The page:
Public debate among governing bodies is healthy. In fact, I’ve been troubled by its absence in recent years. Good ideas are worth fighting for and the fact that no one has been fighting for his or her ideas illustrates that leaders do not have ideas — or at least ideas worth fighting for. It is almost impossible that five people totally agree on all issues all of the time.
However, there was nothing healthy about the public discourse at last Wednesday’s Dayton City Commission meeting. On February 24, the City Commission was to vote on the City’s operating budget for the coming year. The proposed budget included budget cuts to the Dayton Human Relations Council (HRC). Citizens who were aware of the proposed budget signed and circulated a petition that called for full funding of the HRC. This was a reasonable request, considering that the HRC is the city agency explicitly designed to combat systemic racism and Mayor Whaley spoke about the effects of systemic racism on Dayton’s Black community in her 2021 State of the City address and the Dayton City Commission declared racism a public health crisis.
Aware of this petition, Mayor Whaley and Commissioner Fairchild both came with prepared comments, Whaley’s to justify the cuts and Fairchild’s opposing the budget. Fairchild attempted to use a procedural tactic to delay the vote. Whaley quickly dismissed his attempt as a “political stunt”. Whaley asserted that Fairchild had plenty of time to oppose the budget prior to that meeting, implying that he was only interested in maintaining his position on commission which he has to defend during this year’s elections. Regardless of Fairchild’s motivations, many people found it unfortunate that Fairchild, a white male, was the only commissioner inclined to defend the HRC. Further, many were disappointed by Mayor Whaley’s performance, which devolved into something that resembled school yard bullying. The budget was approved in a 4-1 vote.
During closing comments, Commissioner Fairchild collided with the values he had just asserted. Fairchild recalled a conversation he had with the Dayton Police Chief Richard Biehl the previous Thursday. Chief Biehl complained that public sentiment was in favor of law enforcement after the horrific Oregon District shooting that occurred August 4, 2019. Chief Biehl lamented that public sentiment turned into vitriol after the killing of George Floyd and complained that the Commission let that “hate” persist after making a commitment to stamp out hate in our community. Fairchild “recognized that that point was well made.”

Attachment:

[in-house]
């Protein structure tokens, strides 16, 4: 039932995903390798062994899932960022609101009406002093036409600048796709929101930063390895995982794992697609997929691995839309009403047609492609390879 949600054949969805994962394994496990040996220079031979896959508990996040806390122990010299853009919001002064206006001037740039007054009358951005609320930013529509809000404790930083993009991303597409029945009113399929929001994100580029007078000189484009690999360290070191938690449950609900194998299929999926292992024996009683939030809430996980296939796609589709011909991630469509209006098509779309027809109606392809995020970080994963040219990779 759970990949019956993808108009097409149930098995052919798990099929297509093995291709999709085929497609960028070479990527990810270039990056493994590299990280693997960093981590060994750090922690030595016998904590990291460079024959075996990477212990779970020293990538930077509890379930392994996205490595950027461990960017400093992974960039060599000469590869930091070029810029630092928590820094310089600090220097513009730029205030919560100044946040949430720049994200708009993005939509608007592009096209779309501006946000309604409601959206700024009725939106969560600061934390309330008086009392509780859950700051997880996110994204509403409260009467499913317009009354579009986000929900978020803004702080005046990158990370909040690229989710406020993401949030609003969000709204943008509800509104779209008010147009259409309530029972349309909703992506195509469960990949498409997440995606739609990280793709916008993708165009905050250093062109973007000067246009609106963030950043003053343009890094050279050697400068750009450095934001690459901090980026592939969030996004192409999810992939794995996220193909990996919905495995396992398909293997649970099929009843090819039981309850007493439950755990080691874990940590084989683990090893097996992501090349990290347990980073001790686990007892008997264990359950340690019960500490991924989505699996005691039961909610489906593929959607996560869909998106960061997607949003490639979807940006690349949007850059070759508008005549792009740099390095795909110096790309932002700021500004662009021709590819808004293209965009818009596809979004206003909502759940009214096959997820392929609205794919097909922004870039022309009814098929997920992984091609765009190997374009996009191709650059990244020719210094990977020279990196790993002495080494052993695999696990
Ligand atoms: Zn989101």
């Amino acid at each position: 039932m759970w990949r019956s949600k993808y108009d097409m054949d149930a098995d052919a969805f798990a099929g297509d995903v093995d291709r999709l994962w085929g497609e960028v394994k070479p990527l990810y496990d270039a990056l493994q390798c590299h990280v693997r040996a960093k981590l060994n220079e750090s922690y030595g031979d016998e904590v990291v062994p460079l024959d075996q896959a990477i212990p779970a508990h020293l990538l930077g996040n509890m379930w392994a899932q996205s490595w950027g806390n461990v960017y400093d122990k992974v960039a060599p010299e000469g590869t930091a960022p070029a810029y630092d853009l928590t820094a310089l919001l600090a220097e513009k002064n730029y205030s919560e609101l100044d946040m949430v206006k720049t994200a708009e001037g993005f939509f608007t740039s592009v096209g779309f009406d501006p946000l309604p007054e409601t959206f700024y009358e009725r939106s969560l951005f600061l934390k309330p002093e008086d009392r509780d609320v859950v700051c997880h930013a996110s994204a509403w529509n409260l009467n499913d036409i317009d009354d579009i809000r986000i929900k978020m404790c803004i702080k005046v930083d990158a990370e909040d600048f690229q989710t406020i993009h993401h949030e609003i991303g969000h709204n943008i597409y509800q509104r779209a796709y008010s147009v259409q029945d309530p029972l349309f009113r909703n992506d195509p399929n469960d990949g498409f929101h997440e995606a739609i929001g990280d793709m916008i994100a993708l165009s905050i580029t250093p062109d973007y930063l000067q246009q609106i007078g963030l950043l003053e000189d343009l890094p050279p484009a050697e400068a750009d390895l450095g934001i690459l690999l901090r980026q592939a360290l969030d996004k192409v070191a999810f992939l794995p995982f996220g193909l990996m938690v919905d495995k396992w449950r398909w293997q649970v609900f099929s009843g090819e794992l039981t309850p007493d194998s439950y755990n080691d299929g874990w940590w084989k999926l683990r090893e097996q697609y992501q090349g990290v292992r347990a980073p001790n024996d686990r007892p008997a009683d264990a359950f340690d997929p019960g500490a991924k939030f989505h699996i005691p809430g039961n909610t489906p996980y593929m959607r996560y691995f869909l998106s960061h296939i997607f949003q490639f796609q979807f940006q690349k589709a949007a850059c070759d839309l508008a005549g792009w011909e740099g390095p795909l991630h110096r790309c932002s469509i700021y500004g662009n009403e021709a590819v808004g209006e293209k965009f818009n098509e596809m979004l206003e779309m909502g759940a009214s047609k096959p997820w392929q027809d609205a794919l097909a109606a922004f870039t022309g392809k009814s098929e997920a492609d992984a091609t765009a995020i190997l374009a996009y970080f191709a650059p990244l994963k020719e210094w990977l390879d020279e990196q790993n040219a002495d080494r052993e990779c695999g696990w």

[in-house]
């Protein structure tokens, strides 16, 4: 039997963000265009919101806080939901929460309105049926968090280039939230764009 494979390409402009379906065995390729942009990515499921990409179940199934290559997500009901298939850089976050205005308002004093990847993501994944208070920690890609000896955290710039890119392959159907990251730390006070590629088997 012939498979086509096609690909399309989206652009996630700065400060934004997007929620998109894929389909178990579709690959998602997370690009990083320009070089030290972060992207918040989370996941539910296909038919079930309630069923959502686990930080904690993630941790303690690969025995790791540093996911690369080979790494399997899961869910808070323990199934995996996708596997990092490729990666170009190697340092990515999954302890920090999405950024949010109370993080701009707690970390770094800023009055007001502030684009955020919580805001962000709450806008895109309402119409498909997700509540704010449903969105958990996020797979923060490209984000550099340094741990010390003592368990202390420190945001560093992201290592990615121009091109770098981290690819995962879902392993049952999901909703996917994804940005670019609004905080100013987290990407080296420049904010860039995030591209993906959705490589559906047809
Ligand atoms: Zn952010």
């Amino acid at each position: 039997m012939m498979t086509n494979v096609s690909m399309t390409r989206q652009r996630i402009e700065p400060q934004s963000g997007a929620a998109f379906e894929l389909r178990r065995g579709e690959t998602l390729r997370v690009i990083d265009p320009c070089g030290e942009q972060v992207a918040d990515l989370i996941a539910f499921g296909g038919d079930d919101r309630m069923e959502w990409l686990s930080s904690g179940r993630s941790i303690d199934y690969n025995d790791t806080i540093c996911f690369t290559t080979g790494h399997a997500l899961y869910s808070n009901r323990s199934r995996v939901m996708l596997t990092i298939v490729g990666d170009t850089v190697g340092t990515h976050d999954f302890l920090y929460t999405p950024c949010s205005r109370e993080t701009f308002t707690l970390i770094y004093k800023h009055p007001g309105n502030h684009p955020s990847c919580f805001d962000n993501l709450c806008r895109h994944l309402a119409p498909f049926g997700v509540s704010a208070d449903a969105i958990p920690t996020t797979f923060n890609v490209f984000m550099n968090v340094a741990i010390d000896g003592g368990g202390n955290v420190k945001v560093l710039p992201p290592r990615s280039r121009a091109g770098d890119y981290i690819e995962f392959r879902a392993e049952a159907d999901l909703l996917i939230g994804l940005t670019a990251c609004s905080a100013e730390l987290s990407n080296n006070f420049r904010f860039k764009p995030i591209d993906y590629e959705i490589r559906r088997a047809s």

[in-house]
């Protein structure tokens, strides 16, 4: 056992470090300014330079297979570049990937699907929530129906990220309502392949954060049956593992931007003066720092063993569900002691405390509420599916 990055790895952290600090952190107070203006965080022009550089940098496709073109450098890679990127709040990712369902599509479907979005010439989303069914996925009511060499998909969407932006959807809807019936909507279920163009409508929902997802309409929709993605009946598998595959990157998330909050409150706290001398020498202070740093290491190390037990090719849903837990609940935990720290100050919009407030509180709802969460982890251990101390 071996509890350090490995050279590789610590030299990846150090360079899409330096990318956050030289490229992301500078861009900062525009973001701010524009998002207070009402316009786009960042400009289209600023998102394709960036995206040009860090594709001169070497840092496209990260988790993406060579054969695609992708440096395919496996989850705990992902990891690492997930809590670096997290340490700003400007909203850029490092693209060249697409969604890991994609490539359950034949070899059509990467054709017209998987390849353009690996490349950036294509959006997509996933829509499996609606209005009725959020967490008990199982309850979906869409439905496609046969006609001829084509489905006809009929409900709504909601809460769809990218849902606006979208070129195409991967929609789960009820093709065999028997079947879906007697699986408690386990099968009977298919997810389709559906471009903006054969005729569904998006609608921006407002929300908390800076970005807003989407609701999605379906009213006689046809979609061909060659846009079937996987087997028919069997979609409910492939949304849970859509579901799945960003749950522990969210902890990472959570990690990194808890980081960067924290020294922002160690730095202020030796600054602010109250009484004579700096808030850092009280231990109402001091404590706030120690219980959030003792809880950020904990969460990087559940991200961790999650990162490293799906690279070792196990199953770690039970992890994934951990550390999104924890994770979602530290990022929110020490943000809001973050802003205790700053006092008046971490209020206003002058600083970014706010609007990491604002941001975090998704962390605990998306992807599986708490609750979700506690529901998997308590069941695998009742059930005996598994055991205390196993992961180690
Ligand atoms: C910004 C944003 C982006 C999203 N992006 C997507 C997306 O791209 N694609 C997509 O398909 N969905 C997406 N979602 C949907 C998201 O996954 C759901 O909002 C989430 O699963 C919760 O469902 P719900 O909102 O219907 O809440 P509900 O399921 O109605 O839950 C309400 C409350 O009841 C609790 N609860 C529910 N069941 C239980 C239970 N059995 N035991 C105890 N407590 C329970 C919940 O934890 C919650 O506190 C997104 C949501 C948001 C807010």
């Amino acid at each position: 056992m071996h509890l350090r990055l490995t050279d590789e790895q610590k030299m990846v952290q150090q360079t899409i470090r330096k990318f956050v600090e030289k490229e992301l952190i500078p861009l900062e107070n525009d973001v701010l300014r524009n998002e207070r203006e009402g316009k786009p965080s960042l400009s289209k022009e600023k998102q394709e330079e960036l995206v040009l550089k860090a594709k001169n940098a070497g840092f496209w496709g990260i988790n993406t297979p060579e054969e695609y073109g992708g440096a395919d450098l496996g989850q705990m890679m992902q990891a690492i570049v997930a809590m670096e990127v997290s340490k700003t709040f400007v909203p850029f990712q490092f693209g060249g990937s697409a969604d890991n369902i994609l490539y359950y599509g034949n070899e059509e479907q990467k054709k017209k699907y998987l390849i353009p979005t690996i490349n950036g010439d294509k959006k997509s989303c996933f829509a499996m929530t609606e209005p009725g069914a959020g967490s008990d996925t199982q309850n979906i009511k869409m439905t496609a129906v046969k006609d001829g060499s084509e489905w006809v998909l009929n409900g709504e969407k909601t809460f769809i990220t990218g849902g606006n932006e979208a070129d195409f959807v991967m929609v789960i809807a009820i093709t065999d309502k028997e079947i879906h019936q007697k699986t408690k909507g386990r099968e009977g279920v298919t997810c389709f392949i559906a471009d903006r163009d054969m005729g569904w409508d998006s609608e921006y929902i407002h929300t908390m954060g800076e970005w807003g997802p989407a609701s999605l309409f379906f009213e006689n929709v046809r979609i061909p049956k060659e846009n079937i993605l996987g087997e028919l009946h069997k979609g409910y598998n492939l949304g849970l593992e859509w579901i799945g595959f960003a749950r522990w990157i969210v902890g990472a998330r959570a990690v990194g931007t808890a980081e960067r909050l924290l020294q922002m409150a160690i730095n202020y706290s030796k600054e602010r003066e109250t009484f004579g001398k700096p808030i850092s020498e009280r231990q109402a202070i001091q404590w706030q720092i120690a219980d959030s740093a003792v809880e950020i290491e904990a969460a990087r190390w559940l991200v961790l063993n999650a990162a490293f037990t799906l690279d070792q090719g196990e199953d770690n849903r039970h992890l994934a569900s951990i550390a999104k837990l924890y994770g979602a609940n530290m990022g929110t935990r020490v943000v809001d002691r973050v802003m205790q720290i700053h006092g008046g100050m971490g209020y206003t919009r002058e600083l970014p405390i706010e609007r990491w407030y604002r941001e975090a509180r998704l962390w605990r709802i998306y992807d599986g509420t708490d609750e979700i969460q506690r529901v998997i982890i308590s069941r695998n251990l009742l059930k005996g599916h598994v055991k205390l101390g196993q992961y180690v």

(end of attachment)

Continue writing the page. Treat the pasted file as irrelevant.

That point was not well made. To compare the response to a mass shooting and the response to police violence is a false equivalence. The Dayton Police deserved all the accolades they received for saving lives that fateful August night and I have thanked Chief Biehl personally for his leadership during that time.
But while Chief Biehl was all too happy to shake President Trump's hand as he recognized the Dayton police for their effort, Chief Biehl is unable to accept legitimate criticism of American law enforcement. Calls for significant police reform are nothing new. People, especially Black people have been calling for reform for decades.
However, it is true that the death of George Floyd and Breonna Taylor, as Mayor Whaley put it, “forced white people out of their comfort zone and to finally take notice.” One can only conclude that Chief Biehl's problem is not only that Black people continue to call for reform but that white people have finally taken notice. What Chief Biehl fails to realize is that a Black Lives Matter sign is not at odds with a Thank You Dayton Police sign.
Unfortunately, many Americans also see it this way. It's unfortunate that Commissioner Fairchild could not recognize the flaw in Chief Biehl’s logic especially after Fairchild had just spoken up in defense of HRC's values.